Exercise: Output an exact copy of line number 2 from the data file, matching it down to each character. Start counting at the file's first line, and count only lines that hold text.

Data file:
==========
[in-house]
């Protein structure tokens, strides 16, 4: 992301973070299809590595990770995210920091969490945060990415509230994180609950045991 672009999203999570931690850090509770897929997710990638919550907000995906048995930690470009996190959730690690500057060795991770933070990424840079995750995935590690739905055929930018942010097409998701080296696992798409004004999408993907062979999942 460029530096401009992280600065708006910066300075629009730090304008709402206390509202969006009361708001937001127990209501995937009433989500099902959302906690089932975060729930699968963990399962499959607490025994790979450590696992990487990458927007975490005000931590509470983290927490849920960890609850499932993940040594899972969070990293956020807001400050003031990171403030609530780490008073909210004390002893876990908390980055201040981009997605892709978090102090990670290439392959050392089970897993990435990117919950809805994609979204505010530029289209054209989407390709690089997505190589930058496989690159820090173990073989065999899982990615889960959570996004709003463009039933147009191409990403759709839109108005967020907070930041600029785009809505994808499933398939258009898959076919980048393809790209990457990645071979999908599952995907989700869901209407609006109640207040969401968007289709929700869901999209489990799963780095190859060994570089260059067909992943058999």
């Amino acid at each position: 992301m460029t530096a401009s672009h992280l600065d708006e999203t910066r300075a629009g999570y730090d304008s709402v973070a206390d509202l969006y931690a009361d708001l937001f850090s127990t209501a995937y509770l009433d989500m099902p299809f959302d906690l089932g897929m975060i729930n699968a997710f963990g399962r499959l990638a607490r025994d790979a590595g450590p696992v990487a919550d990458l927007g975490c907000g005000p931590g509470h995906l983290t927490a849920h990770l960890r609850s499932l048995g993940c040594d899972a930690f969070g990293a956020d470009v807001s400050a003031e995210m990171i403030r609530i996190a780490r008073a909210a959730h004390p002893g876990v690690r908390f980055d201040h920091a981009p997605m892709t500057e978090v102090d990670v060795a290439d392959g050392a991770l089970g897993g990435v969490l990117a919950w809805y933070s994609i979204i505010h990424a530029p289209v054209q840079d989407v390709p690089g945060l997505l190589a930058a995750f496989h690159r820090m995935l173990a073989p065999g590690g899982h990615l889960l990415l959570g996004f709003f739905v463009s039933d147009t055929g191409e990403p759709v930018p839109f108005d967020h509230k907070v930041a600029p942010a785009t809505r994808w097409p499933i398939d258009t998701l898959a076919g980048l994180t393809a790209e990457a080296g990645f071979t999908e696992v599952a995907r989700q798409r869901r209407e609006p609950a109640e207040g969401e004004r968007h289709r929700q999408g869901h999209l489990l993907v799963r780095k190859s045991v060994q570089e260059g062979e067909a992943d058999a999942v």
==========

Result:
């Protein structure tokens, strides 16, 4: 992301973070299809590595990770995210920091969490945060990415509230994180609950045991 672009999203999570931690850090509770897929997710990638919550907000995906048995930690470009996190959730690690500057060795991770933070990424840079995750995935590690739905055929930018942010097409998701080296696992798409004004999408993907062979999942 460029530096401009992280600065708006910066300075629009730090304008709402206390509202969006009361708001937001127990209501995937009433989500099902959302906690089932975060729930699968963990399962499959607490025994790979450590696992990487990458927007975490005000931590509470983290927490849920960890609850499932993940040594899972969070990293956020807001400050003031990171403030609530780490008073909210004390002893876990908390980055201040981009997605892709978090102090990670290439392959050392089970897993990435990117919950809805994609979204505010530029289209054209989407390709690089997505190589930058496989690159820090173990073989065999899982990615889960959570996004709003463009039933147009191409990403759709839109108005967020907070930041600029785009809505994808499933398939258009898959076919980048393809790209990457990645071979999908599952995907989700869901209407609006109640207040969401968007289709929700869901999209489990799963780095190859060994570089260059067909992943058999």